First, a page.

Tuesday, February 11, 2014

The State Dinner Menu For President Hollande: The Obamas Spotlight Small And Family Farmers

Executive Chef Cris Comerford displays the salad course
"Across America" menu represents bounty from thirteen states and the White House Kitchen Garden, and mingles French and US cuisine...About 350 guests are expected...Singer Mary J. Blige makes her White House debut...but there are no plans for dancing...
Update 2: CLICK HERE for the full State Dinner report
Update 1:  A White House video about the menu
Washington, DC President François Hollande will be treated to a four-course menu that spotlights some of America's best small and family farmers and talented food artisans when President Barack Obama and First Lady Michelle Obama celebrate the US-France alliance on Tuesday night with the State Dinner in his honor. 

Maine trout, Illinois caviar, Colorado Rib-Eye steak, and bounty grown on the historic White House grounds will be served to delight the guest of honor, accompanied by three specially selected American wines that would please even the most discriminating French oenophile.  

About 350 guests are expected for the most important and lavish diplomatic social event the President and Mrs. Obama have hosted in nearly two years, according to a Senior Administration Official.

The two Presidents will toast each other and the centuries-old ties that have transformed into what they have deemed a model for international partnership from the stage of a well-appointed and massive, dramatically lit indoor pavilion on the South Lawn.  The White House calls the structure a "tent," but it is to a tent as the Flintstone's car is to a hybrid of a Maserati and a Rolls Royce.  More on the decor below.

Grammy-award winning R&B singer Mary J. Blige will give a command performance after the dinner.  The Bronx-born singer is making her debut at the White House.

Designed to spotlight the best of US cuisine and producers as it salutes the culinary traditions of France, the menu selected by the First Lady and created by Executive Chef Cris Comerford has an "Across America" theme and features bounty from thirteen states, including the two bookends, California and Maine.  There's even a nod to Monticello, Virginia, where the two Presidents kicked off the State Visit on Monday afternoon. 

"The State Dinner celebrates the best of American cuisine," the White House said.  "This event highlights the talents of our Nation’s cheese artisans, as well as the bountiful produce grown by farmers across our country."

Honey from the White House beehive, as well as herbs and pickled vegetables from Mrs. Obama's Kitchen Garden--the ultimate small family farm--are also featured.  Using presidential backyard bounty from the 1,500 square-foot plot has been a tradition since the first State Dinner the Obamas hosted in 2009.  Hollande's is their seventh.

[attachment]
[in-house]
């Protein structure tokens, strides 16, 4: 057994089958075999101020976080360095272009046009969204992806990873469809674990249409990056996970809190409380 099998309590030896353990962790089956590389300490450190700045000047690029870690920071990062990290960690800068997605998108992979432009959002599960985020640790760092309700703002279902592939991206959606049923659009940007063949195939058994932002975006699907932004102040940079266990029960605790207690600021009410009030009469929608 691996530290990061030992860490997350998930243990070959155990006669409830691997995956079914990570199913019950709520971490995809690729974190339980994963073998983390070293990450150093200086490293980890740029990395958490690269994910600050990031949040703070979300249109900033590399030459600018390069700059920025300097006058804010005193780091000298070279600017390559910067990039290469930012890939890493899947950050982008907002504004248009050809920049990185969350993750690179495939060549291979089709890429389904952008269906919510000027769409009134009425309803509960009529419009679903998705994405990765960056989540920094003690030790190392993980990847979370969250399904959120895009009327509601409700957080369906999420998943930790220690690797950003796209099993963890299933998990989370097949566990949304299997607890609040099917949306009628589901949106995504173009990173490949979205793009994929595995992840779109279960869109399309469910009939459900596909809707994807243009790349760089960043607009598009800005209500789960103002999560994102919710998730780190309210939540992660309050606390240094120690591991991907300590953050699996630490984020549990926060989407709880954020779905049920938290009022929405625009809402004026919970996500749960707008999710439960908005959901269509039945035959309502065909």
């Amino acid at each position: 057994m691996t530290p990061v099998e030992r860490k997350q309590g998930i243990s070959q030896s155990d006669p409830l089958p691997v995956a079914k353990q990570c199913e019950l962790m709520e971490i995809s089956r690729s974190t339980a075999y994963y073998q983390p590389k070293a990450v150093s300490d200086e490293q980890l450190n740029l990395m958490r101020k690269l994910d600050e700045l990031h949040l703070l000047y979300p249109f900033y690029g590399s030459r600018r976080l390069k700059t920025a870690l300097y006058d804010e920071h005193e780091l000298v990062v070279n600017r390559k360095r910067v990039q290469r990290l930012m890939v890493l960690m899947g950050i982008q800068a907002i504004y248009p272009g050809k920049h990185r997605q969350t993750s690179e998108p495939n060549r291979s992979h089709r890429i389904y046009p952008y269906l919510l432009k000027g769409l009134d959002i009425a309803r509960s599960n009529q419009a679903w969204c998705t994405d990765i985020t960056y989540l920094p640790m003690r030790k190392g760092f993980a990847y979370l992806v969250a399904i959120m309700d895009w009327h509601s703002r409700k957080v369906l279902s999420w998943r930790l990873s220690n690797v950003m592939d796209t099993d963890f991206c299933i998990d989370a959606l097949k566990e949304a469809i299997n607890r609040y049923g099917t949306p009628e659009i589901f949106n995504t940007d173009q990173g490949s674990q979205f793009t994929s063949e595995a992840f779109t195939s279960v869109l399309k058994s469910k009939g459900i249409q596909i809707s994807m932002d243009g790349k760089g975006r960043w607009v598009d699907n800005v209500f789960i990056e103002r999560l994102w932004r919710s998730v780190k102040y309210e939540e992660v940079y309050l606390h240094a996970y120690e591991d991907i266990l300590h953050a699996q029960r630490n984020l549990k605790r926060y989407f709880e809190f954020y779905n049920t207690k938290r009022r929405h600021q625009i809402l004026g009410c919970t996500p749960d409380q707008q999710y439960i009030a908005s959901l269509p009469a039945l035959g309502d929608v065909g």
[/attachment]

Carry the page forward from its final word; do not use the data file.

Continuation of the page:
The First Course alone stars ingredients from five states:  It is American Osetra Caviar with Fingerling Potato Velouté (one of the "mother" sauces in French cuisine), Quail Eggs, and Crisped Chive Potatoes.  

The caviar is farmed in that other state President Obama calls home, Illinois, in tributaries of the Mississippi River.  Twelve different kinds of potatoes are used, grown in New York, Idaho and California.  The quail eggs are from Pennsylvania.  

"The Winter Garden Salad" will be served in a mini-terrarium
The Second Course, "The Winter Garden Salad," features Petite Mixed Radish, Baby Carrots, and Merlot Lettuce, in a Red Wine Vinaigrette.  It is a symbolic representation of Mrs. Obama's Kitchen Garden, and uses herbs from her South Lawn plot. 

Despite the polar vortex, the Kitchen Garden still has winter greens growing, but not enough to serve the hundreds of guest invited to the State Dinner, so the herbs that remain--thyme, sage, and rosemary--are being used in the herbed ricotta that is at the base of the individual "terrarium" bowl that will hold each salad.  Comerford--and Mrs. Obama--have a fondness for terrariums.

White House honey--from the historic first beehive ever on the grounds--is used for the salad dressing. 

The Main Course, Dry-aged Rib Eye Beef, is sourced from a family farm in Greeley, Colorado, and served with a Jasper Hill Farm Blue Cheese crisp.  The cheese is from Greensboro, Vermont, the artisanal end product of what the farmers dub "spoiled" Ayrshire cows. 

The beef--a small, 4 1/2 ounce portion--will be accompanied by Charred Shallots, Oyster Mushrooms, and Braised Chard.

The President and Mrs. Obama are beef lovers; Friday night is "steak night" at the White House, Mrs. Obama has said.  They have served fine cuts of beef as the entree at four of their other State Dinners, and have also featured beef at all five of their annual black-tie Governor's Association Dinners.